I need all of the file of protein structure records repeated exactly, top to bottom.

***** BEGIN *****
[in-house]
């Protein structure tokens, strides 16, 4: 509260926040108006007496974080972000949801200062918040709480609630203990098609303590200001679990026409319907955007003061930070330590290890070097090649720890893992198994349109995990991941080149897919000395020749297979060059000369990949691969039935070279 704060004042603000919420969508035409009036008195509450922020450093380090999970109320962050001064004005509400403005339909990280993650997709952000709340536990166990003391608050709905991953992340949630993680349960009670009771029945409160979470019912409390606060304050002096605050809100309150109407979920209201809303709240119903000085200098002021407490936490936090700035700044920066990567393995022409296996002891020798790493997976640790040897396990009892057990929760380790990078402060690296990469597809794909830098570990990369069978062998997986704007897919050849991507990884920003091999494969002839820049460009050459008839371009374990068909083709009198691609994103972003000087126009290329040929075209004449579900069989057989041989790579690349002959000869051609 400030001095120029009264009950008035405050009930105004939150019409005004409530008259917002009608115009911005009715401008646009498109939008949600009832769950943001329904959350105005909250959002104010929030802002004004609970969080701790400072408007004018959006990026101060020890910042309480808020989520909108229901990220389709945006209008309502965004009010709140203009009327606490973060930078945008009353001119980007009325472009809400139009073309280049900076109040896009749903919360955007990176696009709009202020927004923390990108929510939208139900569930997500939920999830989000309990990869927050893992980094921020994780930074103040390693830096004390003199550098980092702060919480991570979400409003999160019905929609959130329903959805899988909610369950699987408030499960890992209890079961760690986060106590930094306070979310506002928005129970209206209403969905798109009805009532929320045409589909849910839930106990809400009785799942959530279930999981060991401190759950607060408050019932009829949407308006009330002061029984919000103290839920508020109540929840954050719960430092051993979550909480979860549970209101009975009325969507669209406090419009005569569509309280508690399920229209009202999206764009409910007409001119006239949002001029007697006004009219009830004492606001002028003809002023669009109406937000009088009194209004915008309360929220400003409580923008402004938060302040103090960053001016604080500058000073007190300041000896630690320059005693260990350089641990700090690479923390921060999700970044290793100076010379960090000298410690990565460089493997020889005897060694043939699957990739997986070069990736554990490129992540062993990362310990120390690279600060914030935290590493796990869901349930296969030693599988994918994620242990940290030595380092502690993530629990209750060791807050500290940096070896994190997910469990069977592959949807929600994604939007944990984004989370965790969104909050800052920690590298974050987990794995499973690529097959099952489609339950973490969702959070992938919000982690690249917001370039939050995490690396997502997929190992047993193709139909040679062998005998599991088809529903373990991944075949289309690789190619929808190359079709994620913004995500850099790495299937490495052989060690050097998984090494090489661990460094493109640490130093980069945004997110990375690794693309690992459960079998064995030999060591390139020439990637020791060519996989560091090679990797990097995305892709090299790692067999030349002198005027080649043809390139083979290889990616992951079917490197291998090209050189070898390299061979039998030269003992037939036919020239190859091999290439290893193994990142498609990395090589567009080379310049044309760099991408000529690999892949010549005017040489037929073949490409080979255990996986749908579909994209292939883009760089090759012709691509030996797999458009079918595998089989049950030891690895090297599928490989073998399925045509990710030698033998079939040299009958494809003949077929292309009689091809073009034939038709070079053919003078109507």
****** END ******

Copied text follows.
[in-house]
């Protein structure tokens, strides 16, 4: 509260926040108006007496974080972000949801200062918040709480609630203990098609303590200001679990026409319907955007003061930070330590290890070097090649720890893992198994349109995990991941080149897919000395020749297979060059000369990949691969039935070279 704060004042603000919420969508035409009036008195509450922020450093380090999970109320962050001064004005509400403005339909990280993650997709952000709340536990166990003391608050709905991953992340949630993680349960009670009771029945409160979470019912409390606060304050002096605050809100309150109407979920209201809303709240119903000085200098002021407490936490936090700035700044920066990567393995022409296996002891020798790493997976640790040897396990009892057990929760380790990078402060690296990469597809794909830098570990990369069978062998997986704007897919050849991507990884920003091999494969002839820049460009050459008839371009374990068909083709009198691609994103972003000087126009290329040929075209004449579900069989057989041989790579690349002959000869051609 400030001095120029009264009950008035405050009930105004939150019409005004409530008259917002009608115009911005009715401008646009498109939008949600009832769950943001329904959350105005909250959002104010929030802002004004609970969080701790400072408007004018959006990026101060020890910042309480808020989520909108229901990220389709945006209008309502965004009010709140203009009327606490973060930078945008009353001119980007009325472009809400139009073309280049900076109040896009749903919360955007990176696009709009202020927004923390990108929510939208139900569930997500939920999830989000309990990869927050893992980094921020994780930074103040390693830096004390003199550098980092702060919480991570979400409003999160019905929609959130329903959805899988909610369950699987408030499960890992209890079961760690986060106590930094306070979310506002928005129970209206209403969905798109009805009532929320045409589909849910839930106990809400009785799942959530279930999981060991401190759950607060408050019932009829949407308006009330002061029984919000103290839920508020109540929840954050719960430092051993979550909480979860549970209101009975009325969507669209406090419009005569569509309280508690399920229209009202999206764009409910007409001119006239949002001029007697006004009219009830004492606001002028003809002023669009109406937000009088009194209004915008309360929220400003409580923008402004938060302040103090960053001016604080500058000073007190300041000896630690320059005693260990350089641990700090690479923390921060999700970044290793100076010379960090000298410690990565460089493997020889005897060694043939699957990739997986070069990736554990490129992540062993990362310990120390690279600060914030935290590493796990869901349930296969030693599988994918994620242990940290030595380092502690993530629990209750060791807050500290940096070896994190997910469990069977592959949807929600994604939007944990984004989370965790969104909050800052920690590298974050987990794995499973690529097959099952489609339950973490969702959070992938919000982690690249917001370039939050995490690396997502997929190992047993193709139909040679062998005998599991088809529903373990991944075949289309690789190619929808190359079709994620913004995500850099790495299937490495052989060690050097998984090494090489661990460094493109640490130093980069945004997110990375690794693309690992459960079998064995030999060591390139020439990637020791060519996989560091090679990797990097995305892709090299790692067999030349002198005027080649043809390139083979290889990616992951079917490197291998090209050189070898390299061979039998030269003992037939036919020239190859091999290439290893193994990142498609990395090589567009080379310049044309760099991408000529690999892949010549005017040489037929073949490409080979255990996986749908579909994209292939883009760089090759012709691509030996797999458009079918595998089989049950030891690895090297599928490989073998399925045509990710030698033998079939040299009958494809003949077929292309009689091809073009034939038709070079053919003078109507």